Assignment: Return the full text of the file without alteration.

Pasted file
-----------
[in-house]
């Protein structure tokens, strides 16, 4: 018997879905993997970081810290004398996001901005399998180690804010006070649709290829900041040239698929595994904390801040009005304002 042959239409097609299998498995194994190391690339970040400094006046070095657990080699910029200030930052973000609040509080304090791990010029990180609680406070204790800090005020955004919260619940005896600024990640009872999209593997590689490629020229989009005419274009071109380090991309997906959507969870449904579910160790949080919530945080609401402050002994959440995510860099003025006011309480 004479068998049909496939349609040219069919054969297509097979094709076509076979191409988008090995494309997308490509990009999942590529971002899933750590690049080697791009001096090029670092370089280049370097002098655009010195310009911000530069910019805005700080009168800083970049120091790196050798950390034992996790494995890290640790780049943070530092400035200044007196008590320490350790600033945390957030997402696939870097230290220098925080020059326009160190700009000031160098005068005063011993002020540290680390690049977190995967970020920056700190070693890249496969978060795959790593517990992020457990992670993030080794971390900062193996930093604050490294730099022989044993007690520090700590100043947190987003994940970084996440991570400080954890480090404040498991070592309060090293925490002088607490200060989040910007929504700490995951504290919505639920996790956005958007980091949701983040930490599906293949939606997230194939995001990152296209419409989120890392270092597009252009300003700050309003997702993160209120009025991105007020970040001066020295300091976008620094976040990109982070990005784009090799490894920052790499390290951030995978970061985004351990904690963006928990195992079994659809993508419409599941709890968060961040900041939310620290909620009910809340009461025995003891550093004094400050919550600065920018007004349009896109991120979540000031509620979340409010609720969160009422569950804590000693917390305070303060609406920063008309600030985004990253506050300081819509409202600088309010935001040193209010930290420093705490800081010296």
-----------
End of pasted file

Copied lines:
[in-house]
């Protein structure tokens, strides 16, 4: 018997879905993997970081810290004398996001901005399998180690804010006070649709290829900041040239698929595994904390801040009005304002 042959239409097609299998498995194994190391690339970040400094006046070095657990080699910029200030930052973000609040509080304090791990010029990180609680406070204790800090005020955004919260619940005896600024990640009872999209593997590689490629020229989009005419274009071109380090991309997906959507969870449904579910160790949080919530945080609401402050002994959440995510860099003025006011309480 004479068998049909496939349609040219069919054969297509097979094709076509076979191409988008090995494309997308490509990009999942590529971002899933750590690049080697791009001096090029670092370089280049370097002098655009010195310009911000530069910019805005700080009168800083970049120091790196050798950390034992996790494995890290640790780049943070530092400035200044007196008590320490350790600033945390957030997402696939870097230290220098925080020059326009160190700009000031160098005068005063011993002020540290680390690049977190995967970020920056700190070693890249496969978060795959790593517990992020457990992670993030080794971390900062193996930093604050490294730099022989044993007690520090700590100043947190987003994940970084996440991570400080954890480090404040498991070592309060090293925490002088607490200060989040910007929504700490995951504290919505639920996790956005958007980091949701983040930490599906293949939606997230194939995001990152296209419409989120890392270092597009252009300003700050309003997702993160209120009025991105007020970040001066020295300091976008620094976040990109982070990005784009090799490894920052790499390290951030995978970061985004351990904690963006928990195992079994659809993508419409599941709890968060961040900041939310620290909620009910809340009461025995003891550093004094400050919550600065920018007004349009896109991120979540000031509620979340409010609720969160009422569950804590000693917390305070303060609406920063008309600030985004990253506050300081819509409202600088309010935001040193209010930290420093705490800081010296």